Outside the United States, an increasing number of laws, regulations, and industry standards govern data privacy and security. For example, the European Union’s General Data Protection Regulation (“EU GDPR”), the United Kingdom’s General Data Protection Regulation (“UK GDPR”) (collectively, “GDPR”), and Canada’s Personal Information Protection and Electronic Documents Act (“PIPEDA”) or the applicable provincial alternatives, impose strict requirements for processing personal data.
For example, under the GDPR, companies may face temporary or definitive bans on personal data processing and other corrective actions; fines of up to 20 million Euros under the EU GDPR / 17.5 million Pounds Sterling under the UK GDPR or, in each case, 4% of annual global revenue, whichever is greater; or private litigation related to processing of personal data brought by classes of data subjects or consumer protection organizations authorized at law to represent their interests. In Canada, PIPEDA and various related provincial laws, as well as Canada’s Anti-Spam Legislation (“CASL”), may apply to our operations.
Additionally, regulators are increasingly scrutinizing companies that process children’s data. Numerous laws, regulations, and legally-binding codes, such as the Children’s Online Privacy Protection Act (“COPPA”), California’s Age Appropriate Design Code (effective in July 2024), the CCPA, other U.S. state comprehensive data privacy laws, the GDPR, and the UK Age Appropriate Design Code, impose various obligations on companies that process children data, including requiring certain consents to process such data and extending certain rights to children and their parents with respect to that personal data. Some of these obligations have wide ranging applications, including for services that do not intentionally target child users (defined in some circumstances as a user under the age of 18 years old). These laws may be, or in some cases have already been, subject to legal challenges and changing interpretations, which may further complicate our efforts to comply with these laws.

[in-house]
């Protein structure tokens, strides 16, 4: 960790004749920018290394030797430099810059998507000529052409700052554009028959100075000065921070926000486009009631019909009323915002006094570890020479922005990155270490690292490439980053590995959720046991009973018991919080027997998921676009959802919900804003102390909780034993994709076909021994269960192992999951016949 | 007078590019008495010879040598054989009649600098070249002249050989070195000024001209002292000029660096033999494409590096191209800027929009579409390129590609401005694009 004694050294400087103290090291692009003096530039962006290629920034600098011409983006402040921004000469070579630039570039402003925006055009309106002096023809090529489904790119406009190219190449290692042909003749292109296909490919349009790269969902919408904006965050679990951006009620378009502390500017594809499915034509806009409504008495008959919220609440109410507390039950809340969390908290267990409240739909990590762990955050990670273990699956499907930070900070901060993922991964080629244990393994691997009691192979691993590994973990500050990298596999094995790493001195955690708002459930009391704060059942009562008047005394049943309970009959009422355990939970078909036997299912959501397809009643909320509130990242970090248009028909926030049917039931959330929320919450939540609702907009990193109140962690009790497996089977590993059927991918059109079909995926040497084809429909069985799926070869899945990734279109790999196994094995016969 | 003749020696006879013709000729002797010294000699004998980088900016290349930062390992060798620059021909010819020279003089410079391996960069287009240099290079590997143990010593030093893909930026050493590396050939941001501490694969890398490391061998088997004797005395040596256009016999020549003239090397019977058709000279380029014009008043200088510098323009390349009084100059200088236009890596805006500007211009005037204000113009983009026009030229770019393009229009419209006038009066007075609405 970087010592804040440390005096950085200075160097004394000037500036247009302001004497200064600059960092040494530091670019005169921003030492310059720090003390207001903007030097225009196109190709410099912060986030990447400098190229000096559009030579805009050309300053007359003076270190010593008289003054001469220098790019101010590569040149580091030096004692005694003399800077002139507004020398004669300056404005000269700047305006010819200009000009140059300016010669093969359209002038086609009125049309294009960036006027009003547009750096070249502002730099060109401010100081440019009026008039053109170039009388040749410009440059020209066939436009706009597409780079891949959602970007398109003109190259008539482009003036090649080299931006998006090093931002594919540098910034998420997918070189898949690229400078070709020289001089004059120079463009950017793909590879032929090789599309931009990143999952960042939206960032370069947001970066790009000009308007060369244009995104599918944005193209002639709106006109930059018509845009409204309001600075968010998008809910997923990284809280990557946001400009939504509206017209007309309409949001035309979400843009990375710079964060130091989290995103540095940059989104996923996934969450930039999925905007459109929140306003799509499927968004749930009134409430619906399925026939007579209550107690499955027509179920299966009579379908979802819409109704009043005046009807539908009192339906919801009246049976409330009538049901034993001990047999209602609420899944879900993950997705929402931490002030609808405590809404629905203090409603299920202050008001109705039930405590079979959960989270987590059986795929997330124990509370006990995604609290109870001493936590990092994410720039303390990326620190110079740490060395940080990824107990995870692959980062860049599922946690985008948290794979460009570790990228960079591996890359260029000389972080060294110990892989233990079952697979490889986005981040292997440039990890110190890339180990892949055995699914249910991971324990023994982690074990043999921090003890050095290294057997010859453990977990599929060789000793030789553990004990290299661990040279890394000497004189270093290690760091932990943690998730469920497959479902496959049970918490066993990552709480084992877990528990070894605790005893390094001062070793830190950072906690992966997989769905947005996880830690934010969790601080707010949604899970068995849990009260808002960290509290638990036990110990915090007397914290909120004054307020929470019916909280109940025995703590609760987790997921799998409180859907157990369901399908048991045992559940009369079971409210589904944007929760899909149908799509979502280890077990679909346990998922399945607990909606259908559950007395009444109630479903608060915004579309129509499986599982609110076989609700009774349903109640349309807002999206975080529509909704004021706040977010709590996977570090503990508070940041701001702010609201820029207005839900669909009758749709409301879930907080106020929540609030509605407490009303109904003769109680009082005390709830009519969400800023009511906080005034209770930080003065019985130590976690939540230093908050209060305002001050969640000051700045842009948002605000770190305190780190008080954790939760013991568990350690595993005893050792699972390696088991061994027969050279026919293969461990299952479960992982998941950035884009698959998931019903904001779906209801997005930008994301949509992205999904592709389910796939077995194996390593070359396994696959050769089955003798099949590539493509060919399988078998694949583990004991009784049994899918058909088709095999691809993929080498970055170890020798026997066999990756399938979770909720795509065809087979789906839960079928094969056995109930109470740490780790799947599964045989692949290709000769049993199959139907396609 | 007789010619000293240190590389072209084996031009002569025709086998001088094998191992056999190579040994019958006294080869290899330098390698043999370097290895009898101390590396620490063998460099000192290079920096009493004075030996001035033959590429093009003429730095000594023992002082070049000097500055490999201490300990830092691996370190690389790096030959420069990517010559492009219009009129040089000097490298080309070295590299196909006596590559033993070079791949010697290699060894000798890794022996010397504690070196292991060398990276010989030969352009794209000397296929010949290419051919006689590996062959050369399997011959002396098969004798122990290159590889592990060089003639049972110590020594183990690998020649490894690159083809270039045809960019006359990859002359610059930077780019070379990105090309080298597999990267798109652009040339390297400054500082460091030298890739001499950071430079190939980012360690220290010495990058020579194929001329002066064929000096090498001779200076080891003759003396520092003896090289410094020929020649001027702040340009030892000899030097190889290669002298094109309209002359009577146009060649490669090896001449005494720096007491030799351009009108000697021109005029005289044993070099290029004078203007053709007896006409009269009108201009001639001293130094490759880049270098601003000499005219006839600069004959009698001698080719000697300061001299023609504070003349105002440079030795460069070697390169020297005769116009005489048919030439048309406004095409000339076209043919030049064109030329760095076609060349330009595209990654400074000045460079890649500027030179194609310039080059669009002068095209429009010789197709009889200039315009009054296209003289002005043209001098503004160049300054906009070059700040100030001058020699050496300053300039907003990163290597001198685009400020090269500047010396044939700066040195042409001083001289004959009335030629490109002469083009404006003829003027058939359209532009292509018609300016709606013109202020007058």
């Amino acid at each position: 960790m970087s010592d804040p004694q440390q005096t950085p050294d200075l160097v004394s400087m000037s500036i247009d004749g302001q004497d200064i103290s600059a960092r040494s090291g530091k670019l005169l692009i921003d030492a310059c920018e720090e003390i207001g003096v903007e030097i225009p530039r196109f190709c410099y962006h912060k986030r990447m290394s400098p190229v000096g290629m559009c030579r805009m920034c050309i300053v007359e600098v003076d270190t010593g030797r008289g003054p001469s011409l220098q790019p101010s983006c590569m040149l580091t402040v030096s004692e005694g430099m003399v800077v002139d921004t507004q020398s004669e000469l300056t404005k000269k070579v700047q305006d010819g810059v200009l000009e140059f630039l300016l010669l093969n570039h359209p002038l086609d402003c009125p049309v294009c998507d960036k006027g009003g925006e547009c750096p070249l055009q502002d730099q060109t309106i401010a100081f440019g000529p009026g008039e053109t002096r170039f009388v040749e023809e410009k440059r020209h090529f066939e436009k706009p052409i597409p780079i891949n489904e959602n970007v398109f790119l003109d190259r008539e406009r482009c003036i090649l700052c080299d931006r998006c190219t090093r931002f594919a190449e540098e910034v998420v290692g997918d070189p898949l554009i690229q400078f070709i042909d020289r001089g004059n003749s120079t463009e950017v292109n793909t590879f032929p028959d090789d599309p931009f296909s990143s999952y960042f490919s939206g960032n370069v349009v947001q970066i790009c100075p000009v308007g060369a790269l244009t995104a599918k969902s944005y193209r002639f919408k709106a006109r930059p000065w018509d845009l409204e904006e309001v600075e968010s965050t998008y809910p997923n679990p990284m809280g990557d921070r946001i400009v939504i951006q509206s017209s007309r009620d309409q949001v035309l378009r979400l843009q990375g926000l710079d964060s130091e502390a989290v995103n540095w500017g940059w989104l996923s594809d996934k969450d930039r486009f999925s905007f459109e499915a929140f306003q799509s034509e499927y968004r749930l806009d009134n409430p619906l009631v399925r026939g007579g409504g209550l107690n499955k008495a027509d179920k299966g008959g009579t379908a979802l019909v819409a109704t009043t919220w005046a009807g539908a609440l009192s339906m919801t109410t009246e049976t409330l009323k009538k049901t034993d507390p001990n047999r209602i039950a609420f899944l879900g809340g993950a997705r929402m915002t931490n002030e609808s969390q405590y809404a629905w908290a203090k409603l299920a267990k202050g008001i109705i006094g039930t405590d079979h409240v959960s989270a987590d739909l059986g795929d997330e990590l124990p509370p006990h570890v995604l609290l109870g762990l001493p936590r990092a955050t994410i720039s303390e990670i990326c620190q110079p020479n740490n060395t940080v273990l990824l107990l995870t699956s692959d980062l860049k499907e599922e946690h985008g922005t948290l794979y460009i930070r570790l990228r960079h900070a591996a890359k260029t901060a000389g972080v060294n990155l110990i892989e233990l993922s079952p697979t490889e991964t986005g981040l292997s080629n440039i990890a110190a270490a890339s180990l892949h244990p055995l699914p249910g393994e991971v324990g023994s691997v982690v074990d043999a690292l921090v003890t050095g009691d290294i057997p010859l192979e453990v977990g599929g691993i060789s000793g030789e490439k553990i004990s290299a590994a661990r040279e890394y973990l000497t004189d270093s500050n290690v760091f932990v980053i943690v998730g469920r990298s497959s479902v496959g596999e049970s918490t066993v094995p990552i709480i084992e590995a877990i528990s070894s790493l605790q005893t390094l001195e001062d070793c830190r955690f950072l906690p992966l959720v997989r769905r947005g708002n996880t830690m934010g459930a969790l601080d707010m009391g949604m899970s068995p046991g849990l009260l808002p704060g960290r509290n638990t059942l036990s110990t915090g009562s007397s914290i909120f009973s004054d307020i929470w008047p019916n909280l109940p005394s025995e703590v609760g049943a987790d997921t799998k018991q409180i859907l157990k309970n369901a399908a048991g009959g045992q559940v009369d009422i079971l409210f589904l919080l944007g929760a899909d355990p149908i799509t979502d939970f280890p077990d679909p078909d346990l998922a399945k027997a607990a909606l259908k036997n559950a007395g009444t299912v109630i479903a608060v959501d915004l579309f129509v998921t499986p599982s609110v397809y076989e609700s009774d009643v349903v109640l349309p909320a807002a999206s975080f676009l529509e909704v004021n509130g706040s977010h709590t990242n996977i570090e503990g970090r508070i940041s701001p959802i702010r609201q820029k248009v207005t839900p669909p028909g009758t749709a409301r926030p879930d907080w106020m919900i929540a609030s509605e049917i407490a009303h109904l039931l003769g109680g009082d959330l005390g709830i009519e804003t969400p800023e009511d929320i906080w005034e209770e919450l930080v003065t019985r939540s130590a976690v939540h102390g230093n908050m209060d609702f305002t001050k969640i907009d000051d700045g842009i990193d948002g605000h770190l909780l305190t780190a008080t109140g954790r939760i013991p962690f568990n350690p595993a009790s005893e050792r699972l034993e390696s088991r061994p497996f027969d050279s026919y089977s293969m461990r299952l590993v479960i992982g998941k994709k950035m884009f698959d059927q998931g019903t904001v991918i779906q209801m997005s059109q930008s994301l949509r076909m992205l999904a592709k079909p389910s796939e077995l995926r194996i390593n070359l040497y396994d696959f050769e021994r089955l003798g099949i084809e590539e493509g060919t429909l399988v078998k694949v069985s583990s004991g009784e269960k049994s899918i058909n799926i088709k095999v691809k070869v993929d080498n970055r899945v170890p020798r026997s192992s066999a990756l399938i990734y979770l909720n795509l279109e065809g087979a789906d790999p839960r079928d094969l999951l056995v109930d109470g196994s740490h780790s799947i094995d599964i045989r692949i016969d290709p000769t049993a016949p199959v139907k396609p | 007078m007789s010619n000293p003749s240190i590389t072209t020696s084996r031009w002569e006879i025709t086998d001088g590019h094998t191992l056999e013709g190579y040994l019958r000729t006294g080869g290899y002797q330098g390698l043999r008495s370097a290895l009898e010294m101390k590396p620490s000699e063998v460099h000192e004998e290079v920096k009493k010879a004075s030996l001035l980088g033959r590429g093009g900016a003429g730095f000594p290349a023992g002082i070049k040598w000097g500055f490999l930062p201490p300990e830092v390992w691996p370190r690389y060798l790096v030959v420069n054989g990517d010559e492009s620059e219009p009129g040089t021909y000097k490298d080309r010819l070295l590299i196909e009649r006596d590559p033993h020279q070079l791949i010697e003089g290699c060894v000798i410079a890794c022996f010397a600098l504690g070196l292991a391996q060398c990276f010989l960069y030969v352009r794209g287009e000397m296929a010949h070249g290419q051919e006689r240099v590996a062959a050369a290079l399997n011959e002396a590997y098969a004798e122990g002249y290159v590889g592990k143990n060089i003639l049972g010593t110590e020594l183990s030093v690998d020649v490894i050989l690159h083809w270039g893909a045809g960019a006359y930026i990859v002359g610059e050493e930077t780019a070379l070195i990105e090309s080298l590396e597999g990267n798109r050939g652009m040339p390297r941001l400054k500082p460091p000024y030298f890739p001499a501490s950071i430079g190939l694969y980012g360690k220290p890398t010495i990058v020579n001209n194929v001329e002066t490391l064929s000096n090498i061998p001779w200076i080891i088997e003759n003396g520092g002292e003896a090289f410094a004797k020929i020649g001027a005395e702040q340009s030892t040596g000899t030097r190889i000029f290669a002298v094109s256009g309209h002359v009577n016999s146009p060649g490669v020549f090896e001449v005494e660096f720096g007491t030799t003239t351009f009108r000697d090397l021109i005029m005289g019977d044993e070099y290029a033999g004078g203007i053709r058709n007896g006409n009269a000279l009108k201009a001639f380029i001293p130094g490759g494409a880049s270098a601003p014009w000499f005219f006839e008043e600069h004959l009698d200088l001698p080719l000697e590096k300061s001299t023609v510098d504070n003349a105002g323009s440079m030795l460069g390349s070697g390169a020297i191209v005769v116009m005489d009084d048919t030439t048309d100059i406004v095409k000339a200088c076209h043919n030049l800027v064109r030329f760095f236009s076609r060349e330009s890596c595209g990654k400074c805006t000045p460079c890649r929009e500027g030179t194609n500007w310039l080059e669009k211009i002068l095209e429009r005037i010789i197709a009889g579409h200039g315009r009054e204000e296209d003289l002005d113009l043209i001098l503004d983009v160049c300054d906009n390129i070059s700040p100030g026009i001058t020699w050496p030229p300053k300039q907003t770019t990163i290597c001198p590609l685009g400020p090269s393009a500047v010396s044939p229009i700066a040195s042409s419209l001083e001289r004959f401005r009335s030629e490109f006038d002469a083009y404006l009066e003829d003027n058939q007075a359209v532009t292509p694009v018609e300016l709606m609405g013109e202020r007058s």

Our employees and personnel use Artificial Intelligence (“AI”) technologies (including generative AI) to perform their work. The use and disclosure of personal data in AI technologies is subject to various data privacy laws and other data privacy obligations. Governments have passed and are likely to pass additional laws regulating generative AI. Our use of this technology could result in additional compliance costs, regulatory investigations and actions, and lawsuits. If we are unable to use AI, it could make our business less efficient and result in competitive disadvantages.